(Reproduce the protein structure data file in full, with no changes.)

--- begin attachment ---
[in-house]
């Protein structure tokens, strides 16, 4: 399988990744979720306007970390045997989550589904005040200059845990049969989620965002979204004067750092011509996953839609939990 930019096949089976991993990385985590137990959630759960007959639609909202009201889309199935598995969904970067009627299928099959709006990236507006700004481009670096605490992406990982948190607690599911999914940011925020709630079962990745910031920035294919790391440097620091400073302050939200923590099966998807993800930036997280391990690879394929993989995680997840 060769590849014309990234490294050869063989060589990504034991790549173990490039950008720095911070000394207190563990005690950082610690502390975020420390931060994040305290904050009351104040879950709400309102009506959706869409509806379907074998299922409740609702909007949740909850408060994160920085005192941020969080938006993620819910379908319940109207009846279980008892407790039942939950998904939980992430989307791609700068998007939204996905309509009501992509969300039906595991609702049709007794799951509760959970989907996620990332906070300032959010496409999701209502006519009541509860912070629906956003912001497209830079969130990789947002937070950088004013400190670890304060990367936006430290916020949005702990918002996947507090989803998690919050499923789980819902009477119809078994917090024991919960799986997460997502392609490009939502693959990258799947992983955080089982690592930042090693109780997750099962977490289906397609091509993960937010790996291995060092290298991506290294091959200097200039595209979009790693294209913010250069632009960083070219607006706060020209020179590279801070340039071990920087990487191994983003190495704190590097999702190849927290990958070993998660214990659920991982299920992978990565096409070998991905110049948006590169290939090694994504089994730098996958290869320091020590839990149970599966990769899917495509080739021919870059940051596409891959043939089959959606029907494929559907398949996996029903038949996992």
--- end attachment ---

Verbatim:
[in-house]
């Protein structure tokens, strides 16, 4: 399988990744979720306007970390045997989550589904005040200059845990049969989620965002979204004067750092011509996953839609939990 930019096949089976991993990385985590137990959630759960007959639609909202009201889309199935598995969904970067009627299928099959709006990236507006700004481009670096605490992406990982948190607690599911999914940011925020709630079962990745910031920035294919790391440097620091400073302050939200923590099966998807993800930036997280391990690879394929993989995680997840 060769590849014309990234490294050869063989060589990504034991790549173990490039950008720095911070000394207190563990005690950082610690502390975020420390931060994040305290904050009351104040879950709400309102009506959706869409509806379907074998299922409740609702909007949740909850408060994160920085005192941020969080938006993620819910379908319940109207009846279980008892407790039942939950998904939980992430989307791609700068998007939204996905309509009501992509969300039906595991609702049709007794799951509760959970989907996620990332906070300032959010496409999701209502006519009541509860912070629906956003912001497209830079969130990789947002937070950088004013400190670890304060990367936006430290916020949005702990918002996947507090989803998690919050499923789980819902009477119809078994917090024991919960799986997460997502392609490009939502693959990258799947992983955080089982690592930042090693109780997750099962977490289906397609091509993960937010790996291995060092290298991506290294091959200097200039595209979009790693294209913010250069632009960083070219607006706060020209020179590279801070340039071990920087990487191994983003190495704190590097999702190849927290990958070993998660214990659920991982299920992978990565096409070998991905110049948006590169290939090694994504089994730098996958290869320091020590839990149970599966990769899917495509080739021919870059940051596409891959043939089959959606029907494929559907398949996996029903038949996992």